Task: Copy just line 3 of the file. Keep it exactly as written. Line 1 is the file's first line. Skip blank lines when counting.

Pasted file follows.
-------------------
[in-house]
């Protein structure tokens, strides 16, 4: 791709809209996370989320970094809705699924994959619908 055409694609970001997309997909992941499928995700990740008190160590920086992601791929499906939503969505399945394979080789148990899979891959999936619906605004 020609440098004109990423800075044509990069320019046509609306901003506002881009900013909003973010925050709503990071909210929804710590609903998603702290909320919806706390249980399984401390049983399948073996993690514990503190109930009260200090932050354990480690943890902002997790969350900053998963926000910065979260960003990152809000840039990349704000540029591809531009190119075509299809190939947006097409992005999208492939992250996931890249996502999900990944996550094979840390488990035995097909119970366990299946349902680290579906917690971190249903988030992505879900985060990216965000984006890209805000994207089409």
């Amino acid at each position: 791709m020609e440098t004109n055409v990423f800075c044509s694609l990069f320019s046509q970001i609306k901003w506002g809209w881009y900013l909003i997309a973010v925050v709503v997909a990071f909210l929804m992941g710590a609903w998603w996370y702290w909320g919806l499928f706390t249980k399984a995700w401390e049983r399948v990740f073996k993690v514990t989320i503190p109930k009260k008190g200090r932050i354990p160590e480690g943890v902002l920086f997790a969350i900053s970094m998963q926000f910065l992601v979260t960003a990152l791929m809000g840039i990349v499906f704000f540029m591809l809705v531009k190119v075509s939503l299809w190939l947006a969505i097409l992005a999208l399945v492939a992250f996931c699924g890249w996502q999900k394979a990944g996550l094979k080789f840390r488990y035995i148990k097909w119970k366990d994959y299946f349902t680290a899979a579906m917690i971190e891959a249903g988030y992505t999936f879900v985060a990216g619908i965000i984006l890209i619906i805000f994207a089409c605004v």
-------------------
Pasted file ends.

């Amino acid at each position: 791709m020609e440098t004109n055409v990423f800075c044509s694609l990069f320019s046509q970001i609306k901003w506002g809209w881009y900013l909003i997309a973010v925050v709503v997909a990071f909210l929804m992941g710590a609903w998603w996370y702290w909320g919806l499928f706390t249980k399984a995700w401390e049983r399948v990740f073996k993690v514990t989320i503190p109930k009260k008190g200090r932050i354990p160590e480690g943890v902002l920086f997790a969350i900053s970094m998963q926000f910065l992601v979260t960003a990152l791929m809000g840039i990349v499906f704000f540029m591809l809705v531009k190119v075509s939503l299809w190939l947006a969505i097409l992005a999208l399945v492939a992250f996931c699924g890249w996502q999900k394979a990944g996550l094979k080789f840390r488990y035995i148990k097909w119970k366990d994959y299946f349902t680290a899979a579906m917690i971190e891959a249903g988030y992505t999936f879900v985060a990216g619908i965000i984006l890209i619906i805000f994207a089409c605004v």